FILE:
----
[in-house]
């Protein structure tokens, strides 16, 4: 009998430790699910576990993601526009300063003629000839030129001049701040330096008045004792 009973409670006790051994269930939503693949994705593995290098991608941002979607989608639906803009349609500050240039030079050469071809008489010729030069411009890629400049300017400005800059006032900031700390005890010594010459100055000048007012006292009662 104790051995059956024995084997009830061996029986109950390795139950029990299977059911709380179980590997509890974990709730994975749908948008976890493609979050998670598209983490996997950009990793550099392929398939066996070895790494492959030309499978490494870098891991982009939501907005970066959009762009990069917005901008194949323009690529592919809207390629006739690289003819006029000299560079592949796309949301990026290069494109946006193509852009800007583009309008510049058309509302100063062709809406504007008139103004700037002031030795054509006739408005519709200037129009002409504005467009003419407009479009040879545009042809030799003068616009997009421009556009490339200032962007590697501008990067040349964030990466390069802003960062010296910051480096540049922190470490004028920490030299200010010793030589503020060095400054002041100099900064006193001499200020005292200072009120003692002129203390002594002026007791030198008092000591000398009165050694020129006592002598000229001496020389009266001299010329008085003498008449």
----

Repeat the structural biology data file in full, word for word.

[in-house]
């Protein structure tokens, strides 16, 4: 009998430790699910576990993601526009300063003629000839030129001049701040330096008045004792 009973409670006790051994269930939503693949994705593995290098991608941002979607989608639906803009349609500050240039030079050469071809008489010729030069411009890629400049300017400005800059006032900031700390005890010594010459100055000048007012006292009662 104790051995059956024995084997009830061996029986109950390795139950029990299977059911709380179980590997509890974990709730994975749908948008976890493609979050998670598209983490996997950009990793550099392929398939066996070895790494492959030309499978490494870098891991982009939501907005970066959009762009990069917005901008194949323009690529592919809207390629006739690289003819006029000299560079592949796309949301990026290069494109946006193509852009800007583009309008510049058309509302100063062709809406504007008139103004700037002031030795054509006739408005519709200037129009002409504005467009003419407009479009040879545009042809030799003068616009997009421009556009490339200032962007590697501008990067040349964030990466390069802003960062010296910051480096540049922190470490004028920490030299200010010793030589503020060095400054002041100099900064006193001499200020005292200072009120003692002129203390002594002026007791030198008092000591000398009165050694020129006592002598000229001496020389009266001299010329008085003498008449």